Stuart Gentle Publisher at Onrec

Recruitment is back on but are your onboarding and crossboarding programmes up to scratch?

It’s no secret that a solid onboarding programme is a crucial part of the recruitment process.

In fact, according to research by Glassdoor, it can improve employee retention by 82%. It’s surprising, therefore, that only 12% of employees think their organisation does onboarding well.

Clearly, there is much work to be done to improve the onboarding process. And if this is the case, what of crossboarding? You may not have even heard of this, but it is the onboarding of individuals who move into a new role within their existing company – the forgotten new starters. Yes, they may already be very familiar with the company’s operations and culture but they will still need some onboarding to ensure they understand their new position and job requirements. According to HCI, only 27% of organisations effectively onboard employees who are promoted or moved into a new role. As a statistic, that is really poor as your internal talent is more valuable than external.

The Covid-19 pandemic has had a wide-ranging impact on businesses causing some to close or shrink, some to expand and others to pivot their entire business model. Since March this year, business leaders have become more optimistic about what lies ahead and from our conversations with clients, it’s clear that recruitment is a priority. Thousands of people have already taken on new roles either within the same company as before or with a new employer and many have done so without even having stepped through the door of their place of work. Limited onboarding – predominately done virtually – has been the “solution” and this may lead to significant problems a few months from now. There is likely to be an increase in employee turnover especially with recent recruits not yet feeling a connection with their colleagues or managers and wishing to leave, or their team feeling unsupported by the new recruit and looking elsewhere for a job. Not only that, but if new recruits haven’t had sufficient training in how to do their role effectively, then a business could see a large drop in productivity.  And if onboarding standards have slipped, crossboarding must be in an even worse condition.

Here are our tips to get your onboarding and crossboarding programmes back on track quickly.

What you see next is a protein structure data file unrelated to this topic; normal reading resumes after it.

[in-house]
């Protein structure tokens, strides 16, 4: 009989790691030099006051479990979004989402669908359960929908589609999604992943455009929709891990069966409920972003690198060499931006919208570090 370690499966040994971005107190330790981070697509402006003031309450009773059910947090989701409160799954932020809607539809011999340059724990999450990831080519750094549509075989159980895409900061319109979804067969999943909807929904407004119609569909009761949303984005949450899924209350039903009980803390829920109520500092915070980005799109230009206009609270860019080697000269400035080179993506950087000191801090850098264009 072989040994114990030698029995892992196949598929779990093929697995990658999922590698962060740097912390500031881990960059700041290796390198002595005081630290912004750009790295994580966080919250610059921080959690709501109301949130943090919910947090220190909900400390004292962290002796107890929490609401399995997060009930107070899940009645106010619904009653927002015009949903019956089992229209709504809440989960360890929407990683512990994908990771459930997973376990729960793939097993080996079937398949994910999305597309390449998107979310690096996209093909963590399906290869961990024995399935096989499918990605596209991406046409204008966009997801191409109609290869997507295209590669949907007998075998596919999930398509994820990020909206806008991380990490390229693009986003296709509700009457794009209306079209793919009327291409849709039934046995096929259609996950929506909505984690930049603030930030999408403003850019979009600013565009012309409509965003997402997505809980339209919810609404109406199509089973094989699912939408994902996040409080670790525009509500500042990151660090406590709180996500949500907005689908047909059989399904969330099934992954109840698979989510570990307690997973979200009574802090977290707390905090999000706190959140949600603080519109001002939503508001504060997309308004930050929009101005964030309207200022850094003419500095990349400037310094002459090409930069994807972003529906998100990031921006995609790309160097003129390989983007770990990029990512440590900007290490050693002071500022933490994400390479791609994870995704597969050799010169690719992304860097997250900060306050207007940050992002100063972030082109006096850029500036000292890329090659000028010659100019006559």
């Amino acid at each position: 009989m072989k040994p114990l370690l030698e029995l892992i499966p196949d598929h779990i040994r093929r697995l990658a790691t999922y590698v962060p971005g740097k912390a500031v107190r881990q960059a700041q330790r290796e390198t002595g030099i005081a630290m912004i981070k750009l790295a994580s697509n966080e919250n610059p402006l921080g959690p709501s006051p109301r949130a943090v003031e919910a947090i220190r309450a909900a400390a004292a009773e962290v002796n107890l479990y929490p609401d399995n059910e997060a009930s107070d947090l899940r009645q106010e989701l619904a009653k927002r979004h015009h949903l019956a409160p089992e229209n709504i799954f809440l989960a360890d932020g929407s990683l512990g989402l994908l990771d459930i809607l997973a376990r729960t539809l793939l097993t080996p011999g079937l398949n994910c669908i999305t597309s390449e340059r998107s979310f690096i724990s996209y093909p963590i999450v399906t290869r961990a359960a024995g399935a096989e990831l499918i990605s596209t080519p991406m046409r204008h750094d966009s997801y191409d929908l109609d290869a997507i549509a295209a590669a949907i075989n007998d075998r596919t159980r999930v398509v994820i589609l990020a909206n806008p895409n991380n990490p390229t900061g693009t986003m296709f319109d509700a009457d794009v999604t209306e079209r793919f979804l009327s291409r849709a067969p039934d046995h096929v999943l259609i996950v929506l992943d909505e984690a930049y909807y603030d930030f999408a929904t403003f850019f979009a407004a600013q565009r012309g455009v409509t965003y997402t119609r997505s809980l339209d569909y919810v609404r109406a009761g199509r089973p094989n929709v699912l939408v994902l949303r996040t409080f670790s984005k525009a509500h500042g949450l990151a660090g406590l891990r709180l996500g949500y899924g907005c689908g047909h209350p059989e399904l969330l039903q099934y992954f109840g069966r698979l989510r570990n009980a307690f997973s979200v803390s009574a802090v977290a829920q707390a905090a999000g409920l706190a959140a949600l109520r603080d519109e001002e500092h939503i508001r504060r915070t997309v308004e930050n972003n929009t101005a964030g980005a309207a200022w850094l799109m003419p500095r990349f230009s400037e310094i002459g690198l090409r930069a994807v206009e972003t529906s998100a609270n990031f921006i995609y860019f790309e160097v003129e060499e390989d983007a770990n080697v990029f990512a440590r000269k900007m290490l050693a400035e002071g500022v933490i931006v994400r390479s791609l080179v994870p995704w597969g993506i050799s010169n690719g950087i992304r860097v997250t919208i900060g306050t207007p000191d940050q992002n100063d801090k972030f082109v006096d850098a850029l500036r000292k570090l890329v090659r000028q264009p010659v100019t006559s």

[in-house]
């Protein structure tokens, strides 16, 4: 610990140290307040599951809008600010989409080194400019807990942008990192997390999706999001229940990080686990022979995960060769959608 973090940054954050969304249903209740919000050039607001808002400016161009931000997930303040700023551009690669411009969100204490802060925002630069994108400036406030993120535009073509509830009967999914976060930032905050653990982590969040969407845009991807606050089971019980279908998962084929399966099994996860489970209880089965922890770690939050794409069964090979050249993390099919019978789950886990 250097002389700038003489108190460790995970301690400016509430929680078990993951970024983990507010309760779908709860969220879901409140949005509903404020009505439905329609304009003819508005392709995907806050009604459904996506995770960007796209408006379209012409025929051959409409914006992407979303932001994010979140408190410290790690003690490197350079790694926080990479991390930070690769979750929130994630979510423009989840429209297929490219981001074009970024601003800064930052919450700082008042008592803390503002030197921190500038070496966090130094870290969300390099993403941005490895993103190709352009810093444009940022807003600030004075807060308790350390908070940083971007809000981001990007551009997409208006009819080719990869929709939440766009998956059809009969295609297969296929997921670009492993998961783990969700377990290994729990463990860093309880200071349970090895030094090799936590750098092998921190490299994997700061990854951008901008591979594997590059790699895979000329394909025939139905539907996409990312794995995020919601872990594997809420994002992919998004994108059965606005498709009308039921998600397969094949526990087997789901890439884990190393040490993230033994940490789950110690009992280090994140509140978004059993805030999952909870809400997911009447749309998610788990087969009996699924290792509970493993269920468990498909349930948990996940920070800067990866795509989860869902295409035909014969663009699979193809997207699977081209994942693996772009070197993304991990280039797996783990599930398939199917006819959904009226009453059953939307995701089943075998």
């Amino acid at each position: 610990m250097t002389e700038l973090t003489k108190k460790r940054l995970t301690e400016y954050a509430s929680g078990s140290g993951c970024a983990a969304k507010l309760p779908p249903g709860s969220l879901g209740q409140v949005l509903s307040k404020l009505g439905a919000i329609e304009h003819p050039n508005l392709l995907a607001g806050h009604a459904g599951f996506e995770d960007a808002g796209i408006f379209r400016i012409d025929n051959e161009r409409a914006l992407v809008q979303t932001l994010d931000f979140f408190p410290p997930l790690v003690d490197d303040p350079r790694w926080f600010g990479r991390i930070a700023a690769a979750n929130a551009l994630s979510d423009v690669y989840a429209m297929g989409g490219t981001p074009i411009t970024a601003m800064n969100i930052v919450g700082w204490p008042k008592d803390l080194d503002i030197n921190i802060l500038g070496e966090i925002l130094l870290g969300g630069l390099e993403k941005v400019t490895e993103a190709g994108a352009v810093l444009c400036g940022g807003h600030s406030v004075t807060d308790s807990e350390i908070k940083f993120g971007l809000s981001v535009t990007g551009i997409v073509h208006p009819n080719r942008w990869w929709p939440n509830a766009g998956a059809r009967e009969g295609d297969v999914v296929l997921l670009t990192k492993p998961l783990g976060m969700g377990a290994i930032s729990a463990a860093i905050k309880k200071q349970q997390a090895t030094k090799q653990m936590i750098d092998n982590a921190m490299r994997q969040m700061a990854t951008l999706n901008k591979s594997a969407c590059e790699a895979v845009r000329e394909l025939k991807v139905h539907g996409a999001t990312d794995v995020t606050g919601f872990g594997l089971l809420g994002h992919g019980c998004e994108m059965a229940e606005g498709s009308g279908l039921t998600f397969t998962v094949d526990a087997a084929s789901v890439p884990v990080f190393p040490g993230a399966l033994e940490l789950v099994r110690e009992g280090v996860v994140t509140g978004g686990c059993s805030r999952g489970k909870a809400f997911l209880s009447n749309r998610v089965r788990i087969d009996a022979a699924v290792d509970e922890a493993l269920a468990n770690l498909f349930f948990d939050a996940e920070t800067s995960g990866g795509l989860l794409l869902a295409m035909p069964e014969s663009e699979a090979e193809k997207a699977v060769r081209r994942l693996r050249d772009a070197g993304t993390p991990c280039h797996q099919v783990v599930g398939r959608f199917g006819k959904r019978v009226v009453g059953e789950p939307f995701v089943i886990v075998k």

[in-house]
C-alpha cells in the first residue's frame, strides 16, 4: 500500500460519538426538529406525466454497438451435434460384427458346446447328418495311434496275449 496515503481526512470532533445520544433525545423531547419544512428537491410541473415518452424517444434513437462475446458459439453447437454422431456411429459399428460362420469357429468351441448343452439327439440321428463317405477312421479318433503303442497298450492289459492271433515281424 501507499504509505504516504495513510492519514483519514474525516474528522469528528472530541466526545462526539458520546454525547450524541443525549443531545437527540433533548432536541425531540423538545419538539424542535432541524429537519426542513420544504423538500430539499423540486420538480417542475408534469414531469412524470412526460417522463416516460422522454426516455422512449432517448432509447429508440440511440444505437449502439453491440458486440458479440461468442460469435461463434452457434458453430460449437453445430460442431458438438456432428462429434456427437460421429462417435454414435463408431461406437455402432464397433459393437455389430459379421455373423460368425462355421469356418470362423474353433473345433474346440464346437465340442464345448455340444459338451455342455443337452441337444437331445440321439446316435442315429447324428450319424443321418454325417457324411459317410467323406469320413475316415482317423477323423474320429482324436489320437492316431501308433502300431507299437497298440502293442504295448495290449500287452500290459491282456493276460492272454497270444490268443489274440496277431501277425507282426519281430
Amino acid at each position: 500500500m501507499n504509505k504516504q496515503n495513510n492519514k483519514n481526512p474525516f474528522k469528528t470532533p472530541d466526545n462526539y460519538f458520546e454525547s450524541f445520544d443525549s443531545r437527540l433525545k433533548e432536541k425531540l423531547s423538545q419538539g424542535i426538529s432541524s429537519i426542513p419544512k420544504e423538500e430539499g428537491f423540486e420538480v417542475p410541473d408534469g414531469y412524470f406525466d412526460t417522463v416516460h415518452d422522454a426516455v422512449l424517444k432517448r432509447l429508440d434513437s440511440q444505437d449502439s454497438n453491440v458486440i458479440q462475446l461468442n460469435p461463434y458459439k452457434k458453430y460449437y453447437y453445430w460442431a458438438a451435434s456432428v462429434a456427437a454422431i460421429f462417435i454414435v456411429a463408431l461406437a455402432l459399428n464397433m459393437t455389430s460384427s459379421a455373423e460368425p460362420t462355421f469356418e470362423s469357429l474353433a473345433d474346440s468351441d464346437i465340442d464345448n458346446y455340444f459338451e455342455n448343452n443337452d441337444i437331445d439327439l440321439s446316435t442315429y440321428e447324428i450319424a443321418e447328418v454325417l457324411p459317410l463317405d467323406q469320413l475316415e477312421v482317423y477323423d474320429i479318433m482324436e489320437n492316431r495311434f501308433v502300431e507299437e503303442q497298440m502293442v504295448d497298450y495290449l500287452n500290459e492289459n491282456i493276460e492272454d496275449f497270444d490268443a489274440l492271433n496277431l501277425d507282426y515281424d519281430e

Starting with onboarding, this process shouldn’t be left until the employee’s first day; it should actually start long before this. Ideally, an employer should send any updates on the company, management changes and press articles beforehand, schedule multiple touch base calls to make sure everything is ok and arrange for any necessary kit to be delivered before the start date (maybe with some goodies too!).

On the employee’s first day, any mandatory training, such as anti-bribery or IT use, should already be in their diary and the team should be prepped to introduce themselves and anyone else who might be important to the new recruit’s role. Of course, email set up and system access should be completed too.

It also helps to assign someone to be the new employee’s “buddy” to take them for lunch on the first day or hold informal video calls every day for the first week to help answer any trivial questions they may have.

Too often the line manager isn’t as attentive as they should be in the first week, so make sure they set regular reviews in the first few days to check in.

Finally, within the first week, make sure that objectives for the probation period and beyond are discussed and agreed so that the new recruit is giving their all from the beginning.

For crossboarding, a lot of the above measures may seem unnecessary but someone making an internal move is still starting a new role and should be made to feel special and welcome. This means they also deserve a goody bag and starter pack and it’s highly likely they’d appreciate the offer of a “buddy” too. 

A nice touch for the crossboarding process is to make an internal communications announcement to thank them for their hard work in their previous role and welcome them to the new position. This will also let the wider business know of the job change and could stimulate lots of messages of encouragement.

When recruiting externally, the new employer can get no more than a simple reference on the new starter. However, with internal moves, you have the luxury of access to all of their performance management records and any other personnel notes. You can also get a full handover from their previous line manager which will be invaluable in setting new objectives and ensuring the new recruit is given the best possible direction and motivation in the new role.  

Of course, the downside of internal recruitment is that a line is never truly drawn under the old job and they may be contacted by their old team to help or answer questions. To manage this, agree with their previous line manager how this should be handled and set a deadline so that the new recruit can fully immerse themselves in their new responsibilities as soon as possible. Clear company communication can ensure that they are not contacted about their old work activities but can concentrate on their new role.

The race is now on for businesses to get back on track and there’s an opportunity to welcome lots of new talent. The efforts you make to keep that talent will be key.

By Ian Moore, founder of HR Consultancy Lodge Court